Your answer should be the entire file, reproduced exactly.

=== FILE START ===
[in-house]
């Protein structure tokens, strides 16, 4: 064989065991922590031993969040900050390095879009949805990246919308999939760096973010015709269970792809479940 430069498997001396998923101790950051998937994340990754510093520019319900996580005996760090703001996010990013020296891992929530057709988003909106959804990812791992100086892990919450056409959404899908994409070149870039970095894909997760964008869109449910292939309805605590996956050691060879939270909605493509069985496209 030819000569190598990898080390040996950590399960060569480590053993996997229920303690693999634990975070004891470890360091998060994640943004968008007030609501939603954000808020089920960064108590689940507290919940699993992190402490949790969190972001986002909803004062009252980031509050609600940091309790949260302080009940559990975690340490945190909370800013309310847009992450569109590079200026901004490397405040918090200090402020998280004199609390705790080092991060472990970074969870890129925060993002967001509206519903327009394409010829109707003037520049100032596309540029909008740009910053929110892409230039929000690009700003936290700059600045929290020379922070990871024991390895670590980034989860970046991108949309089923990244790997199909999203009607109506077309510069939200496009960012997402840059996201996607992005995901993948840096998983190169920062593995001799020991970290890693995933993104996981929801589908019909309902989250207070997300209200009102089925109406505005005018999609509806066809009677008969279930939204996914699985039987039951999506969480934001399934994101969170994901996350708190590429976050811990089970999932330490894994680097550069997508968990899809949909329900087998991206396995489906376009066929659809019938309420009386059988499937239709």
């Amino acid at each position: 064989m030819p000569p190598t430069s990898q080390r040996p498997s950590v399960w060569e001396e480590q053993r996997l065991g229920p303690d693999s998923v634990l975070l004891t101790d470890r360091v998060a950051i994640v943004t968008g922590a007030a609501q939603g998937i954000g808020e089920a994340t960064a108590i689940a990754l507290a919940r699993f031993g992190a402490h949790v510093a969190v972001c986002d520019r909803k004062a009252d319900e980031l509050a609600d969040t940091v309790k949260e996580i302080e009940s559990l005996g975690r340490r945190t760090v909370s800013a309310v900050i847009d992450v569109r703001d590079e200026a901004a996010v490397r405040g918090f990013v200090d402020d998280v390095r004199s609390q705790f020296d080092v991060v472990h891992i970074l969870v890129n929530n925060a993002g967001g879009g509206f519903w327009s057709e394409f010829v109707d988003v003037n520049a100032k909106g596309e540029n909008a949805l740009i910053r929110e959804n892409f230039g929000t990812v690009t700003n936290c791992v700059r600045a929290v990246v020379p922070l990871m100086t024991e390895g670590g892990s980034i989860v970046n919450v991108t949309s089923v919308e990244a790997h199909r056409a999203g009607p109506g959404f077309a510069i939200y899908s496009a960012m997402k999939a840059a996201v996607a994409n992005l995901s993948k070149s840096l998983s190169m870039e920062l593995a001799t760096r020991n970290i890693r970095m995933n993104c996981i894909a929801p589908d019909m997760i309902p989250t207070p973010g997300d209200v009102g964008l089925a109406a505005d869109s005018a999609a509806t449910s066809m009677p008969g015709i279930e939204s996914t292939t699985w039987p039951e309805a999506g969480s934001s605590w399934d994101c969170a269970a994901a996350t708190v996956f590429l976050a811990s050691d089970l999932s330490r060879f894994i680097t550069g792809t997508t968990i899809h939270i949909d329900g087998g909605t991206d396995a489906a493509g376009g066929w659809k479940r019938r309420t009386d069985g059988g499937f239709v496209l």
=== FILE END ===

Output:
[in-house]
């Protein structure tokens, strides 16, 4: 064989065991922590031993969040900050390095879009949805990246919308999939760096973010015709269970792809479940 430069498997001396998923101790950051998937994340990754510093520019319900996580005996760090703001996010990013020296891992929530057709988003909106959804990812791992100086892990919450056409959404899908994409070149870039970095894909997760964008869109449910292939309805605590996956050691060879939270909605493509069985496209 030819000569190598990898080390040996950590399960060569480590053993996997229920303690693999634990975070004891470890360091998060994640943004968008007030609501939603954000808020089920960064108590689940507290919940699993992190402490949790969190972001986002909803004062009252980031509050609600940091309790949260302080009940559990975690340490945190909370800013309310847009992450569109590079200026901004490397405040918090200090402020998280004199609390705790080092991060472990970074969870890129925060993002967001509206519903327009394409010829109707003037520049100032596309540029909008740009910053929110892409230039929000690009700003936290700059600045929290020379922070990871024991390895670590980034989860970046991108949309089923990244790997199909999203009607109506077309510069939200496009960012997402840059996201996607992005995901993948840096998983190169920062593995001799020991970290890693995933993104996981929801589908019909309902989250207070997300209200009102089925109406505005005018999609509806066809009677008969279930939204996914699985039987039951999506969480934001399934994101969170994901996350708190590429976050811990089970999932330490894994680097550069997508968990899809949909329900087998991206396995489906376009066929659809019938309420009386059988499937239709």
């Amino acid at each position: 064989m030819p000569p190598t430069s990898q080390r040996p498997s950590v399960w060569e001396e480590q053993r996997l065991g229920p303690d693999s998923v634990l975070l004891t101790d470890r360091v998060a950051i994640v943004t968008g922590a007030a609501q939603g998937i954000g808020e089920a994340t960064a108590i689940a990754l507290a919940r699993f031993g992190a402490h949790v510093a969190v972001c986002d520019r909803k004062a009252d319900e980031l509050a609600d969040t940091v309790k949260e996580i302080e009940s559990l005996g975690r340490r945190t760090v909370s800013a309310v900050i847009d992450v569109r703001d590079e200026a901004a996010v490397r405040g918090f990013v200090d402020d998280v390095r004199s609390q705790f020296d080092v991060v472990h891992i970074l969870v890129n929530n925060a993002g967001g879009g509206f519903w327009s057709e394409f010829v109707d988003v003037n520049a100032k909106g596309e540029n909008a949805l740009i910053r929110e959804n892409f230039g929000t990812v690009t700003n936290c791992v700059r600045a929290v990246v020379p922070l990871m100086t024991e390895g670590g892990s980034i989860v970046n919450v991108t949309s089923v919308e990244a790997h199909r056409a999203g009607p109506g959404f077309a510069i939200y899908s496009a960012m997402k999939a840059a996201v996607a994409n992005l995901s993948k070149s840096l998983s190169m870039e920062l593995a001799t760096r020991n970290i890693r970095m995933n993104c996981i894909a929801p589908d019909m997760i309902p989250t207070p973010g997300d209200v009102g964008l089925a109406a505005d869109s005018a999609a509806t449910s066809m009677p008969g015709i279930e939204s996914t292939t699985w039987p039951e309805a999506g969480s934001s605590w399934d994101c969170a269970a994901a996350t708190v996956f590429l976050a811990s050691d089970l999932s330490r060879f894994i680097t550069g792809t997508t968990i899809h939270i949909d329900g087998g909605t991206d396995a489906a493509g376009g066929w659809k479940r019938r309420t009386d069985g059988g499937f239709v496209l």